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Cyprus Mail: News Articles in English, 00-05-06

Cyprus Mail: News Articles in English Directory - Previous Article - Next Article

From: The Cyprus Mail at <http://www.cyprus-mail.com/>


Saturday, May 6, 2000

CONTENTS

  • [01] Clerides recovering after ‘successful’ operation
  • [02] Frenzied reporters swamp Evangelistria clinic
  • [03] Banking rumours drive up share index
  • [04] Matsakis lashes out at British after boy loses fingers
  • [05] Drug suspect remanded after police sting
  • [06] Four accused of stealing share cash
  • [07] Quarter of a million pound investment in opera seats

  • [01] Clerides recovering after ‘successful’ operation

    By Martin Hellicar

    PRESIDENT Glafcos Clerides underwent successful surgery to remove a polyp growth from his large intestine yesterday morning.

    Surgeons said 81-year-old Clerides' post-operative condition was stable and that they believed the tumour to be benign, though they will not know for sure until Monday, when results of a biopsy will be ready.

    The political repercussions of the surgery were still not entirely clear yesterday, with the Government Spokesman suggesting earlier estimations that the President would be unable to attend the third round of settlement talks in New York on May 23 might have been overly pessimistic.

    Doctors had promised the President's polyp removal surgery would be a "routine" operation, and it turned out to be just that.

    It began at 8.30am and was completed at noon.

    Shortly afterwards, one of Clerides' three personal physicians, Dr Iosif Kasios read out an official medical bulletin.

    "The operation went smoothly without any particular problems," he stated. "The President came round normally and was transferred to the intensive care unit. His condition is stable and satisfactory."

    Four surgeons - George Kyriakides, Vasos Makris, Andreas Constantinides and Michalis Theophanous - carried out the operation in the presence of the president's personal physicians, Akis Syrimis, Kasios and George Pavlides.

    Kyriakides said afterwards that the President would be "active" and able to start taking liquids within two or three days and could leave the clinic in 10 days’ time. But Kyriakides said it would take "at least six weeks" for the President to recover fully.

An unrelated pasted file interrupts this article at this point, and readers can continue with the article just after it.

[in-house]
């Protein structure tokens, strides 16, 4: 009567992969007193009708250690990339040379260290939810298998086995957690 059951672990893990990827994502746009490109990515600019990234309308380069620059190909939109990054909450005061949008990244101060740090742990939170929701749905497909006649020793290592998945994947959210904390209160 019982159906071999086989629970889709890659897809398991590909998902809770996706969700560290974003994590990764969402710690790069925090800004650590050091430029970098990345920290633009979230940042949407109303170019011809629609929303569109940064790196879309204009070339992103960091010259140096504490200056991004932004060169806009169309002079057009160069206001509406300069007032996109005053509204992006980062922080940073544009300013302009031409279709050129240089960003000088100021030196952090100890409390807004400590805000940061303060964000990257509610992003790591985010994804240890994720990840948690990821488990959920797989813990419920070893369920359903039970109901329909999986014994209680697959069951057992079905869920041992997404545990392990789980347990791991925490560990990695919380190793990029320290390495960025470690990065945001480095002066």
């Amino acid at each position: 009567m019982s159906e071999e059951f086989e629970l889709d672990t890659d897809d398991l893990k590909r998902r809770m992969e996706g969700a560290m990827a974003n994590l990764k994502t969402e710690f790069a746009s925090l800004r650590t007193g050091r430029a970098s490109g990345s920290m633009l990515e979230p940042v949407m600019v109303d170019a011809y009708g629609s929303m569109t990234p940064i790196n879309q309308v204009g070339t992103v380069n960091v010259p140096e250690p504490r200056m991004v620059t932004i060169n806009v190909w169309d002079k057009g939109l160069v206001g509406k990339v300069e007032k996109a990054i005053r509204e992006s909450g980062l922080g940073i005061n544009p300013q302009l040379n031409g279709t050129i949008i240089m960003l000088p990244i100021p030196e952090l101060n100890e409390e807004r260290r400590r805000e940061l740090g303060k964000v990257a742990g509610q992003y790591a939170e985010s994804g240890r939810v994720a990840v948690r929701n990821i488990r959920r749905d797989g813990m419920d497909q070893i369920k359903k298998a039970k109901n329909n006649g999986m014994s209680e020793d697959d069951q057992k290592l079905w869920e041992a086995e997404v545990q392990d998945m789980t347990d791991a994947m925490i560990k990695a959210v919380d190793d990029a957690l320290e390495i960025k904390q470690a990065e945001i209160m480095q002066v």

The surgeon said his experience of such cases told him the polyp was benign but he stressed that nothing could be taken for granted until the results of a biopsy were known.

    Kyriakides said a scan carried out on Thursday in preparation for the operation yesterday had shown no traces of polyps in other organs.

    It was reported yesterday that the scan had shown up a piece of shrapnel in the President's body that had been there since the days of his service with the RAF in World War Two. There was no official confirmation of this yesterday.

    Earlier in the day, Government Spokesman Michalis Papapetrou said no decision had yet been taken about whether to postpone Clerides' trip to New York for UN-sponsored indirect talks with Turkish Cypriot leader Rauf Denktash on May 23.

    "No change has been made so far in the planning until we see how things develop, this does not mean talks will resume on May 23 as scheduled but at present there is no reason to change dates," Papapetrou told reporters outside the Evangelistria.

    Cassoulides later said foreign envoys were concerned over the situation created by the state of Clerides' health.

    Also speaking outside the clinic, he said he was not sure about any possible change of date or venue for the talks, adding the issue would be discussed next week.

    Foreign envoys scheduled to visit the island ahead of the May 23 talks have been forced to put their plans on hold and Clerides' doctors have advised him he will not be well enough to travel to New York for May 23.

    But the UN spokeswoman in New York, Marie Okabe, stated late on Thursday that Clerides himself had contacted the UN envoy in charge of the settlement talks, Alvaro de Soto, to inform him he was still hopeful of making the May 23 date.

    © Copyright Cyprus Mail 2000